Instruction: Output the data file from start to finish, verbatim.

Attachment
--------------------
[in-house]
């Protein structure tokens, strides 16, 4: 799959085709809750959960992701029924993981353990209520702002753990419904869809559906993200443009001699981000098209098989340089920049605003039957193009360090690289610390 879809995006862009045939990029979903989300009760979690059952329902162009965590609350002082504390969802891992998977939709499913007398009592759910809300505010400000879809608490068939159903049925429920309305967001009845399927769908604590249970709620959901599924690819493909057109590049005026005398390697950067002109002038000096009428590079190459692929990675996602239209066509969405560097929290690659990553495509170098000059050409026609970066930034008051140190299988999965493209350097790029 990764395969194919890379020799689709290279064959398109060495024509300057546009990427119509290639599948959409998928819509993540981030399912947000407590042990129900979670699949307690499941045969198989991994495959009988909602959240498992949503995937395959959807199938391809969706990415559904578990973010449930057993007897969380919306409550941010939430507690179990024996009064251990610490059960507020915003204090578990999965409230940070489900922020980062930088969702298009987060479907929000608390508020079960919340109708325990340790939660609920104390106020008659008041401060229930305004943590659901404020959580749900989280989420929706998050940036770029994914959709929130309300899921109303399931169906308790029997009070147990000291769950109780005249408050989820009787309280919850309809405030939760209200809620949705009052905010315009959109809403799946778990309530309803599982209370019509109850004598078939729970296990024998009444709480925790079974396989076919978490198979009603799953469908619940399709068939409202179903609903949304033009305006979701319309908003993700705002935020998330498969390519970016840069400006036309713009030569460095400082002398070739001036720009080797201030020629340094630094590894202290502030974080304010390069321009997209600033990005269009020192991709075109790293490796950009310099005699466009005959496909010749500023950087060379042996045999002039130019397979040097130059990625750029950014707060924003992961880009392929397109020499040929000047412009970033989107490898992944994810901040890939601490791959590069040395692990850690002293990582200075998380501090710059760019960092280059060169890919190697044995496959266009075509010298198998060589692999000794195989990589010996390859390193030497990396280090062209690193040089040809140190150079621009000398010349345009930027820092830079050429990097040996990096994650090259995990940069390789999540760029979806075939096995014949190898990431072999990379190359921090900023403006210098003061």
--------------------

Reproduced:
[in-house]
């Protein structure tokens, strides 16, 4: 799959085709809750959960992701029924993981353990209520702002753990419904869809559906993200443009001699981000098209098989340089920049605003039957193009360090690289610390 879809995006862009045939990029979903989300009760979690059952329902162009965590609350002082504390969802891992998977939709499913007398009592759910809300505010400000879809608490068939159903049925429920309305967001009845399927769908604590249970709620959901599924690819493909057109590049005026005398390697950067002109002038000096009428590079190459692929990675996602239209066509969405560097929290690659990553495509170098000059050409026609970066930034008051140190299988999965493209350097790029 990764395969194919890379020799689709290279064959398109060495024509300057546009990427119509290639599948959409998928819509993540981030399912947000407590042990129900979670699949307690499941045969198989991994495959009988909602959240498992949503995937395959959807199938391809969706990415559904578990973010449930057993007897969380919306409550941010939430507690179990024996009064251990610490059960507020915003204090578990999965409230940070489900922020980062930088969702298009987060479907929000608390508020079960919340109708325990340790939660609920104390106020008659008041401060229930305004943590659901404020959580749900989280989420929706998050940036770029994914959709929130309300899921109303399931169906308790029997009070147990000291769950109780005249408050989820009787309280919850309809405030939760209200809620949705009052905010315009959109809403799946778990309530309803599982209370019509109850004598078939729970296990024998009444709480925790079974396989076919978490198979009603799953469908619940399709068939409202179903609903949304033009305006979701319309908003993700705002935020998330498969390519970016840069400006036309713009030569460095400082002398070739001036720009080797201030020629340094630094590894202290502030974080304010390069321009997209600033990005269009020192991709075109790293490796950009310099005699466009005959496909010749500023950087060379042996045999002039130019397979040097130059990625750029950014707060924003992961880009392929397109020499040929000047412009970033989107490898992944994810901040890939601490791959590069040395692990850690002293990582200075998380501090710059760019960092280059060169890919190697044995496959266009075509010298198998060589692999000794195989990589010996390859390193030497990396280090062209690193040089040809140190150079621009000398010349345009930027820092830079050429990097040996990096994650090259995990940069390789999540760029979806075939096995014949190898990431072999990379190359921090900023403006210098003061």